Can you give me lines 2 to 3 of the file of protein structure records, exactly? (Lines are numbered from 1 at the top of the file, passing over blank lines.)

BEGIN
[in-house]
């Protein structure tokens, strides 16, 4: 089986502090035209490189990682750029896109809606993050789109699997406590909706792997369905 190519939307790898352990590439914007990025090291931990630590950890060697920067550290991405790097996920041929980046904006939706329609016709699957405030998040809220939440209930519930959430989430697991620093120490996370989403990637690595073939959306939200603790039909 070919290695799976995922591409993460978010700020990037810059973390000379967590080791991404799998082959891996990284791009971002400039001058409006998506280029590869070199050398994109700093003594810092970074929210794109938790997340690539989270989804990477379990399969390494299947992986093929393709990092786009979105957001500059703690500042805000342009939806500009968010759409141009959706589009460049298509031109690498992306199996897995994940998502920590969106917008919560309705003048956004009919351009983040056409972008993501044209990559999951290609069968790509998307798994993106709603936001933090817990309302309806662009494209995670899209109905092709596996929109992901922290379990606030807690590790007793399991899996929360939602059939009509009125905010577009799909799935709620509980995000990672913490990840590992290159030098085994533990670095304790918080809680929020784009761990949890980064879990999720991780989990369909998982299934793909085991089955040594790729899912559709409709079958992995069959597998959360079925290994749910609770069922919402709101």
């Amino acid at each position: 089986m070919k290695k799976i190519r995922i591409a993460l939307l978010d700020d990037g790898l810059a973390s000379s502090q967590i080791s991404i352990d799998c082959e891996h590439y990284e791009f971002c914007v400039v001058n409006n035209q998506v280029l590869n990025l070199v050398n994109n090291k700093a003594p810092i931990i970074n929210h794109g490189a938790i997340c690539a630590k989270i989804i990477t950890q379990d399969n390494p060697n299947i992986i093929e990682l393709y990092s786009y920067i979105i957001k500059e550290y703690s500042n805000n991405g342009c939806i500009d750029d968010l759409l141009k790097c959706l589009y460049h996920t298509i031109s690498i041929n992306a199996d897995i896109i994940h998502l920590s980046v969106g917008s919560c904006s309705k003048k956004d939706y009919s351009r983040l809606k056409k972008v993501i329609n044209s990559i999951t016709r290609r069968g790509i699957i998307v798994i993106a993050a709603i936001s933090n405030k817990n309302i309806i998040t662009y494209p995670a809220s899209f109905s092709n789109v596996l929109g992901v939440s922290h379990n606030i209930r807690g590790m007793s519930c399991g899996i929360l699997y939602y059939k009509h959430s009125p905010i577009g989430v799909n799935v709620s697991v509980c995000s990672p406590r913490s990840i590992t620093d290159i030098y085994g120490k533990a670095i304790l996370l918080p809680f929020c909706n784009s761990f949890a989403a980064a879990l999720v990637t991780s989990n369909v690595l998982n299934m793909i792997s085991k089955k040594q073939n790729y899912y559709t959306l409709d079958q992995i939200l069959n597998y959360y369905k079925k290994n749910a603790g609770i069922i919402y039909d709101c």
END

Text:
């Protein structure tokens, strides 16, 4: 089986502090035209490189990682750029896109809606993050789109699997406590909706792997369905 190519939307790898352990590439914007990025090291931990630590950890060697920067550290991405790097996920041929980046904006939706329609016709699957405030998040809220939440209930519930959430989430697991620093120490996370989403990637690595073939959306939200603790039909 070919290695799976995922591409993460978010700020990037810059973390000379967590080791991404799998082959891996990284791009971002400039001058409006998506280029590869070199050398994109700093003594810092970074929210794109938790997340690539989270989804990477379990399969390494299947992986093929393709990092786009979105957001500059703690500042805000342009939806500009968010759409141009959706589009460049298509031109690498992306199996897995994940998502920590969106917008919560309705003048956004009919351009983040056409972008993501044209990559999951290609069968790509998307798994993106709603936001933090817990309302309806662009494209995670899209109905092709596996929109992901922290379990606030807690590790007793399991899996929360939602059939009509009125905010577009799909799935709620509980995000990672913490990840590992290159030098085994533990670095304790918080809680929020784009761990949890980064879990999720991780989990369909998982299934793909085991089955040594790729899912559709409709079958992995069959597998959360079925290994749910609770069922919402709101």
């Amino acid at each position: 089986m070919k290695k799976i190519r995922i591409a993460l939307l978010d700020d990037g790898l810059a973390s000379s502090q967590i080791s991404i352990d799998c082959e891996h590439y990284e791009f971002c914007v400039v001058n409006n035209q998506v280029l590869n990025l070199v050398n994109n090291k700093a003594p810092i931990i970074n929210h794109g490189a938790i997340c690539a630590k989270i989804i990477t950890q379990d399969n390494p060697n299947i992986i093929e990682l393709y990092s786009y920067i979105i957001k500059e550290y703690s500042n805000n991405g342009c939806i500009d750029d968010l759409l141009k790097c959706l589009y460049h996920t298509i031109s690498i041929n992306a199996d897995i896109i994940h998502l920590s980046v969106g917008s919560c904006s309705k003048k956004d939706y009919s351009r983040l809606k056409k972008v993501i329609n044209s990559i999951t016709r290609r069968g790509i699957i998307v798994i993106a993050a709603i936001s933090n405030k817990n309302i309806i998040t662009y494209p995670a809220s899209f109905s092709n789109v596996l929109g992901v939440s922290h379990n606030i209930r807690g590790m007793s519930c399991g899996i929360l699997y939602y059939k009509h959430s009125p905010i577009g989430v799909n799935v709620s697991v509980c995000s990672p406590r913490s990840i590992t620093d290159i030098y085994g120490k533990a670095i304790l996370l918080p809680f929020c909706n784009s761990f949890a989403a980064a879990l999720v990637t991780s989990n369909v690595l998982n299934m793909i792997s085991k089955k040594q073939n790729y899912y559709t959306l409709d079958q992995i939200l069959n597998y959360y369905k079925k290994n749910a603790g609770i069922i919402y039909d709101c």